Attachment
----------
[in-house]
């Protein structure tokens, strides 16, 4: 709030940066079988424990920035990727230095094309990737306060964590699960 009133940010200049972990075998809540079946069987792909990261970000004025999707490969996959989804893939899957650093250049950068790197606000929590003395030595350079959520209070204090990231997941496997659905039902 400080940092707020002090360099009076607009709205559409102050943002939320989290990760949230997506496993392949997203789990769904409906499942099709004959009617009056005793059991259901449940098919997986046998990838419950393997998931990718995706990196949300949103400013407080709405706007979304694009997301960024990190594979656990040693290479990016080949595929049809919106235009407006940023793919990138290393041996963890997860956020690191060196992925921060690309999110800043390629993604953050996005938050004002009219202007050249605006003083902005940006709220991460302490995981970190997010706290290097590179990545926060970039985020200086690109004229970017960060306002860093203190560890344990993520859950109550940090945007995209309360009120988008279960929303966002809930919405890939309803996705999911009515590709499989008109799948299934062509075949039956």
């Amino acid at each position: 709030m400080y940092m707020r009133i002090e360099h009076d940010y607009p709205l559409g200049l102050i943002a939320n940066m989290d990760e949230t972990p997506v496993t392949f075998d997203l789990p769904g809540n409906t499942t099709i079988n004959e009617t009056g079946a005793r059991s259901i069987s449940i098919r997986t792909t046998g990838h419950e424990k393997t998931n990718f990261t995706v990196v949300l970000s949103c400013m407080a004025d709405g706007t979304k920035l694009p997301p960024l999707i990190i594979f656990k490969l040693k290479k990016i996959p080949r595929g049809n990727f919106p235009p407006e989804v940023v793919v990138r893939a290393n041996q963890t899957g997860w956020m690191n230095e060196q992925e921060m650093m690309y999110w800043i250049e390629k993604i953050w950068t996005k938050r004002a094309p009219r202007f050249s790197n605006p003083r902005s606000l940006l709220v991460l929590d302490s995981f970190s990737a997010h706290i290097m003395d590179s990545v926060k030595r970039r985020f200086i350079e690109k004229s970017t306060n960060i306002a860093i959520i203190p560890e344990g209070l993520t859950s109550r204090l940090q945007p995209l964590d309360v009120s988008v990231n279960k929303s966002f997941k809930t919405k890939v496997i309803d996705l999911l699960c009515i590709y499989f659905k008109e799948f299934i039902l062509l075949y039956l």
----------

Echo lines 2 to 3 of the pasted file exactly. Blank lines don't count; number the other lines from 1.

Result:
């Protein structure tokens, strides 16, 4: 709030940066079988424990920035990727230095094309990737306060964590699960 009133940010200049972990075998809540079946069987792909990261970000004025999707490969996959989804893939899957650093250049950068790197606000929590003395030595350079959520209070204090990231997941496997659905039902 400080940092707020002090360099009076607009709205559409102050943002939320989290990760949230997506496993392949997203789990769904409906499942099709004959009617009056005793059991259901449940098919997986046998990838419950393997998931990718995706990196949300949103400013407080709405706007979304694009997301960024990190594979656990040693290479990016080949595929049809919106235009407006940023793919990138290393041996963890997860956020690191060196992925921060690309999110800043390629993604953050996005938050004002009219202007050249605006003083902005940006709220991460302490995981970190997010706290290097590179990545926060970039985020200086690109004229970017960060306002860093203190560890344990993520859950109550940090945007995209309360009120988008279960929303966002809930919405890939309803996705999911009515590709499989008109799948299934062509075949039956």
């Amino acid at each position: 709030m400080y940092m707020r009133i002090e360099h009076d940010y607009p709205l559409g200049l102050i943002a939320n940066m989290d990760e949230t972990p997506v496993t392949f075998d997203l789990p769904g809540n409906t499942t099709i079988n004959e009617t009056g079946a005793r059991s259901i069987s449940i098919r997986t792909t046998g990838h419950e424990k393997t998931n990718f990261t995706v990196v949300l970000s949103c400013m407080a004025d709405g706007t979304k920035l694009p997301p960024l999707i990190i594979f656990k490969l040693k290479k990016i996959p080949r595929g049809n990727f919106p235009p407006e989804v940023v793919v990138r893939a290393n041996q963890t899957g997860w956020m690191n230095e060196q992925e921060m650093m690309y999110w800043i250049e390629k993604i953050w950068t996005k938050r004002a094309p009219r202007f050249s790197n605006p003083r902005s606000l940006l709220v991460l929590d302490s995981f970190s990737a997010h706290i290097m003395d590179s990545v926060k030595r970039r985020f200086i350079e690109k004229s970017t306060n960060i306002a860093i959520i203190p560890e344990g209070l993520t859950s109550r204090l940090q945007p995209l964590d309360v009120s988008v990231n279960k929303s966002f997941k809930t919405k890939v496997i309803d996705l999911l699960c009515i590709y499989f659905k008109e799948f299934i039902l062509l075949y039956l």